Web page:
US officials: 16 nations agree to track Venezuela corruption

April 20, 2018 GMT

WASHINGTON (AP) — Finance ministers from several Latin American nations as well as the U.S. and Europe have agreed to work jointly to locate and seize the proceeds arising from corruption by Venezuelan government insiders, two U.S. Treasury officials said Thursday.

The decision came at a Washington meeting earlier in the day attended by Treasury Secretary Steven Mnuchin at which the finance officials from 16 nations also discussed ways to provide swift economic and humanitarian assistance to Venezuela, including substantial debt relief, in the event socialist President Nicolas Maduro is replaced by a government they deem more legitimate and committed to economic reform.


The two officials agreed to talk about the meeting only if not quoted by name because the discussions were to be private. Officials from France, Germany, Britain, Japan and all major Latin American nations participated in the meeting, which took place on the sidelines of the International Monetary Fund’s spring meetings.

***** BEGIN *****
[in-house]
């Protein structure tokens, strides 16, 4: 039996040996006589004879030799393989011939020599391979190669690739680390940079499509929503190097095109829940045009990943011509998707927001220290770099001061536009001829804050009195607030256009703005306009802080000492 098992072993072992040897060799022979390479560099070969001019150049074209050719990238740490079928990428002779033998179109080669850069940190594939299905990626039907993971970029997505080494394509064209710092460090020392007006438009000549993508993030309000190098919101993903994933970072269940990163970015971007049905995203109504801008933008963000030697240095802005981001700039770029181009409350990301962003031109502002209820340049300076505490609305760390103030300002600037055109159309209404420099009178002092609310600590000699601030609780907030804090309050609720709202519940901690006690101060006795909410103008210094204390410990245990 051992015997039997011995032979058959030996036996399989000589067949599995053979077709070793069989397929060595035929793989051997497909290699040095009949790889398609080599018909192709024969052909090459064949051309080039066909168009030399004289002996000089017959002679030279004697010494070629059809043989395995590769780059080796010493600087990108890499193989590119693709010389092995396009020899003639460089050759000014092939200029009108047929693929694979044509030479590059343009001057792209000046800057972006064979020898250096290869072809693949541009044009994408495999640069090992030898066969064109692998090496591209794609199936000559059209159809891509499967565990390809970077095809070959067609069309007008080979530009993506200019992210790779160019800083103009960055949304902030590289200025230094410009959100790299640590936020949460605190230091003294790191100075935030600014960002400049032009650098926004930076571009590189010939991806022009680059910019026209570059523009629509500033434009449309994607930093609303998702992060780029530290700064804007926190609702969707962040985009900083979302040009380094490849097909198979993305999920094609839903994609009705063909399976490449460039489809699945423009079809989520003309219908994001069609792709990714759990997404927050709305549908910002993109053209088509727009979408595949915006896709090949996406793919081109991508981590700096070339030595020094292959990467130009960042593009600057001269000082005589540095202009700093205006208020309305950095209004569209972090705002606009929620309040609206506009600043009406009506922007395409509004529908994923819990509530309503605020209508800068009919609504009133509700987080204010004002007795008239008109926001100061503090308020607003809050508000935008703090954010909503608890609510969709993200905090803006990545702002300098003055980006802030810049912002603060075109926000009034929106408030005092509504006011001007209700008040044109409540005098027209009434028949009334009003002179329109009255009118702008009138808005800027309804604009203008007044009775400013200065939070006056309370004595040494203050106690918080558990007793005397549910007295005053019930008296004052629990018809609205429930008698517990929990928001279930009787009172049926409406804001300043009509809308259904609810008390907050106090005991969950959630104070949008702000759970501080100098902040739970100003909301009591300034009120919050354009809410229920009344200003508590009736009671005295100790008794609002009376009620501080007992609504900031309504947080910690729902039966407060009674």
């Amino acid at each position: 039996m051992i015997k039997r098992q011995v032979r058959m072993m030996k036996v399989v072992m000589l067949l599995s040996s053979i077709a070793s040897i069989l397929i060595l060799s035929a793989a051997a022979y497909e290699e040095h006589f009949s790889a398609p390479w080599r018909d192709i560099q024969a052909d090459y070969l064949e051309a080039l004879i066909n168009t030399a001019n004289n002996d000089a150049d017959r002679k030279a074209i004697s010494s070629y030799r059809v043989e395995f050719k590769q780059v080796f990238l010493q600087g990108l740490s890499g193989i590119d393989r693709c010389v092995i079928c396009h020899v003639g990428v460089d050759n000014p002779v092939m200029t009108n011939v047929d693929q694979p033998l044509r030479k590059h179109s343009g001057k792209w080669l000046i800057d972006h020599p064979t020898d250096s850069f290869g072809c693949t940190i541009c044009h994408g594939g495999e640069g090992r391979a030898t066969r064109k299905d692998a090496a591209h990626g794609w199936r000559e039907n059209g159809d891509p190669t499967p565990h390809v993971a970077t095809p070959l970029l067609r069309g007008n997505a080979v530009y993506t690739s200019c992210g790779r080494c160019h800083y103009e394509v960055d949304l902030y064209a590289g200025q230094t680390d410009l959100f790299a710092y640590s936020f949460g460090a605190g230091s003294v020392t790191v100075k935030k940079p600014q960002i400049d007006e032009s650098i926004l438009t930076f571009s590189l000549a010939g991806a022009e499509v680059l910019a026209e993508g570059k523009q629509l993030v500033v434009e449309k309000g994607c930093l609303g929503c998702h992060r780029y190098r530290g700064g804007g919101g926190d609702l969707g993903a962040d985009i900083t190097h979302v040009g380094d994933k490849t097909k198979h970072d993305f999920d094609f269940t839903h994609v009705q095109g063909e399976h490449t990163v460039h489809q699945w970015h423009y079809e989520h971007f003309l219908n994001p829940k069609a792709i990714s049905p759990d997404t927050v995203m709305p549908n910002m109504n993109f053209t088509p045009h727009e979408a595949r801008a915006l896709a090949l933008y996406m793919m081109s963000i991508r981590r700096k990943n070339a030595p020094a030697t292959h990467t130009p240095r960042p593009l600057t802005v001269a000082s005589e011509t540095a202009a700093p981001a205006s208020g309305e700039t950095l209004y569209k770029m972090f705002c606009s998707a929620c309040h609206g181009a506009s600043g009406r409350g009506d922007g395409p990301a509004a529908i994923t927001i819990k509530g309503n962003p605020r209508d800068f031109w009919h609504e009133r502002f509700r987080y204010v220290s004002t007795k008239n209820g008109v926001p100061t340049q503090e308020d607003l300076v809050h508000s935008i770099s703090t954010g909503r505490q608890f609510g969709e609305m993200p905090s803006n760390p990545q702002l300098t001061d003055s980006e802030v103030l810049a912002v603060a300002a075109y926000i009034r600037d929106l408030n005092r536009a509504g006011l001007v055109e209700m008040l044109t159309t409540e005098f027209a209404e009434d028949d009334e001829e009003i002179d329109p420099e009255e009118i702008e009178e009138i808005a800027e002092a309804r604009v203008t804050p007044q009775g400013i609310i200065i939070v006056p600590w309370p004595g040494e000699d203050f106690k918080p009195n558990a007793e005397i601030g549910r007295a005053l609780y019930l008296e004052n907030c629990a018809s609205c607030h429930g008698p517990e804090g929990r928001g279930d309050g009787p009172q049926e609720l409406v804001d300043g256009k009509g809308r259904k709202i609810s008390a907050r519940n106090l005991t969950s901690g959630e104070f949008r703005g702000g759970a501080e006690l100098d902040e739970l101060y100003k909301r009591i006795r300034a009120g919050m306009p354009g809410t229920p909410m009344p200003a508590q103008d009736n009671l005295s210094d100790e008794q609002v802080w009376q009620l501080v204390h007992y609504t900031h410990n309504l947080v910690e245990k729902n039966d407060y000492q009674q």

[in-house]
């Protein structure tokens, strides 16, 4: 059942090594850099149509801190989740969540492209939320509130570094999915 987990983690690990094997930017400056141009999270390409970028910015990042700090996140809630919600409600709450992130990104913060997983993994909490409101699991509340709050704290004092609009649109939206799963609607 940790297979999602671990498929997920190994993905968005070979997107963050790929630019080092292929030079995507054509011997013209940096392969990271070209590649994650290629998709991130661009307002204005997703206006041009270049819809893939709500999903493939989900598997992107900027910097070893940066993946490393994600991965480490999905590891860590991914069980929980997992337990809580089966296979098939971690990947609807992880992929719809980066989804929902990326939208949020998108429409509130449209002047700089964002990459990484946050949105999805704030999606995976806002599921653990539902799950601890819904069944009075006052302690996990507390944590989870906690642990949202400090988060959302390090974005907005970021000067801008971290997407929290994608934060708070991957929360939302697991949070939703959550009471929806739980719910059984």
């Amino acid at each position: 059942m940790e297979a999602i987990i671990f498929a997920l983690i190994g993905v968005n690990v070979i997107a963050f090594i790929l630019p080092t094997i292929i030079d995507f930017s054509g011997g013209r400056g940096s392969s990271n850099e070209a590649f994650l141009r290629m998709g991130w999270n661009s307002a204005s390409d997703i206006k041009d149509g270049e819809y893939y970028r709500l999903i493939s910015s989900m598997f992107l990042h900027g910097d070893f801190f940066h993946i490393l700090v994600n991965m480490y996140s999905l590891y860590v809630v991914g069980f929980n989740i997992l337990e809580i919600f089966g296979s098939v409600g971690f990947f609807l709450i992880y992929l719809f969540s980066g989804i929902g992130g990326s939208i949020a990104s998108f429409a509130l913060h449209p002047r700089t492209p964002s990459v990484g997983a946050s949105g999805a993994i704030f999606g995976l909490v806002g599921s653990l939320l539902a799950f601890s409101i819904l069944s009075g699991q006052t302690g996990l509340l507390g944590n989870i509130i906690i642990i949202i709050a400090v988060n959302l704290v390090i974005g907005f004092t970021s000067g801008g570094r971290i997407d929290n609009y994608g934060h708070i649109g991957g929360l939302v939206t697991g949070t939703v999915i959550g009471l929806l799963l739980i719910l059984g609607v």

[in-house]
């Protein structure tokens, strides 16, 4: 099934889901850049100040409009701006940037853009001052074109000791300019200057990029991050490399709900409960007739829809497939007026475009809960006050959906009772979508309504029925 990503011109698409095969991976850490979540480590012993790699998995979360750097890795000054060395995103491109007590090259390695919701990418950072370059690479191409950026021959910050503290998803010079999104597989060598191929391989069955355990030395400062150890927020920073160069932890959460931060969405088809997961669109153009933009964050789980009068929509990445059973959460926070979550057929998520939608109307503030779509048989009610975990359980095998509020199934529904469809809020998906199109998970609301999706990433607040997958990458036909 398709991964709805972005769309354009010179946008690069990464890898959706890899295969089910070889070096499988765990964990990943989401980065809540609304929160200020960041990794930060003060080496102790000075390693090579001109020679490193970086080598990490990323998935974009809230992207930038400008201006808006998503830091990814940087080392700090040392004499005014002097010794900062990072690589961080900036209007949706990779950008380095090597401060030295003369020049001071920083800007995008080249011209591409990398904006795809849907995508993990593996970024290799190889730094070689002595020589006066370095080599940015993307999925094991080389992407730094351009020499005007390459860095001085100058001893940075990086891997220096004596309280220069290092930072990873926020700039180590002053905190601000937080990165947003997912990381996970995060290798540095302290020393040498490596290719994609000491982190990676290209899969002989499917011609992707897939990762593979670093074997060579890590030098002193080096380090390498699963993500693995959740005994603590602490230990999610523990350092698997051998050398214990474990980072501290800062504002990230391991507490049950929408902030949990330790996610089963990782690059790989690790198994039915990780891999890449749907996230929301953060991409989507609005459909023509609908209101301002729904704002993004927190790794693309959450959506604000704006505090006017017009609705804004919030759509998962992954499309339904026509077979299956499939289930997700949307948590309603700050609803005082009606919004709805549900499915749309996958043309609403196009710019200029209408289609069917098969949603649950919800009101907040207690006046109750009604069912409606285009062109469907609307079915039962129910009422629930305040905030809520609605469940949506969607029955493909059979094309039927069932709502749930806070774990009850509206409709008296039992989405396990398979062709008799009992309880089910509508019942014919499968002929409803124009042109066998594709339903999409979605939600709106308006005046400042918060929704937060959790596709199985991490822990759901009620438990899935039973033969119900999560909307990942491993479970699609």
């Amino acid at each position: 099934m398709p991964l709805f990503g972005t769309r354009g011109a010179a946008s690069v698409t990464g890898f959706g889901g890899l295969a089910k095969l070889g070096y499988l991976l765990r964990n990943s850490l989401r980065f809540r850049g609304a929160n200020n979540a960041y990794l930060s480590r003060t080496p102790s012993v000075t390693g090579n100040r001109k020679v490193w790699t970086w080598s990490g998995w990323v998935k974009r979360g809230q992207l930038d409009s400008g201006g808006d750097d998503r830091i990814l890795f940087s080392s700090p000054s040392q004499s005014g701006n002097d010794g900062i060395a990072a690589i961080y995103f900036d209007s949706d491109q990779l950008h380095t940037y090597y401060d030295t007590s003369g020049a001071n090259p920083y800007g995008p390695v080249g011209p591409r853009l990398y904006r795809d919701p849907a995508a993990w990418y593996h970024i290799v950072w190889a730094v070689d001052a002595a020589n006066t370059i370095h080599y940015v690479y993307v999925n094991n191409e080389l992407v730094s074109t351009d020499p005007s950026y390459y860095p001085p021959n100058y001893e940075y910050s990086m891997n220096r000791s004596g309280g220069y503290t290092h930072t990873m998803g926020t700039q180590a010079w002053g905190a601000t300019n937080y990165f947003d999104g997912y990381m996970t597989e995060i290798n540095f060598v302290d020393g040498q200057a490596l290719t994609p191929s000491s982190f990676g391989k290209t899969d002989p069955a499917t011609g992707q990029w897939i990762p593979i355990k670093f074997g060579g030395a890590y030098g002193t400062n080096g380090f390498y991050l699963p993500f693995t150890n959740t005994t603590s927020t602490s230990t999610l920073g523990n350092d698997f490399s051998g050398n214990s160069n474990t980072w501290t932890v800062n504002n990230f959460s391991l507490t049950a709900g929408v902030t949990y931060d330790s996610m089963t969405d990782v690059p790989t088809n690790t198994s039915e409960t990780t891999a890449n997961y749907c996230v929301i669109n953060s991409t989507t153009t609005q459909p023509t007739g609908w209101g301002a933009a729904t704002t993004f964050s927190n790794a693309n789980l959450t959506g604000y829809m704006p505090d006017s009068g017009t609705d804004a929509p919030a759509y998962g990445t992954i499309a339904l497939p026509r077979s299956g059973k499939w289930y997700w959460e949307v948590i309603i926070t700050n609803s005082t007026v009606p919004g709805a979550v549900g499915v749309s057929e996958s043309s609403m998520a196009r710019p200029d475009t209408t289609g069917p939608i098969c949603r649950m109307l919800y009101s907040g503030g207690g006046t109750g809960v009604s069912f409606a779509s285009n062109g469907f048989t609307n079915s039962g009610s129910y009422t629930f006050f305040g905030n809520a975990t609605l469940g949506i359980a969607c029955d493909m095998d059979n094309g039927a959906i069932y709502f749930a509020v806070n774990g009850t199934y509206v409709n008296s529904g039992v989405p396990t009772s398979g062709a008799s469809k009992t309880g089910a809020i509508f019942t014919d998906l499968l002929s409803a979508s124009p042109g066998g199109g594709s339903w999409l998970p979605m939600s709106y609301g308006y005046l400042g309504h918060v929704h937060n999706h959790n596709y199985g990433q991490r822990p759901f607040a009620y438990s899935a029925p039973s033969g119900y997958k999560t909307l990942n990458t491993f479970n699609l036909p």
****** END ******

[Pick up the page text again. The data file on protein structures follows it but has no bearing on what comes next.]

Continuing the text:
The IMF this week forecast Venezuela’s economy will shrink 15 percent in 2018, extending for a fifth year a recession that already surpassed in size the U.S. Great Depression. Inflation for the year is expected to soar to almost 14,000 percent.

“Concrete actions are necessary to restrict the ability of corrupt Venezuelan officials and their support networks from abusing the international financial system,” Mnuchin said in a statement after the meeting that provided few details on actions that were agreed on.

The two officials said a joint presentation by Colombia and the U.S. described how top Venezuelan officials operating through front companies siphoned off as much as 70 percent of funding for Maduro’s hallmark program to alleviate hunger through the use of no-bid contracts, overbilling and the resale at black-market prices of food boxes assembled in Mexico. The presentation mapped in detail one network run out of Hong Kong and involving 30 shell companies spread across four continents, the officials said.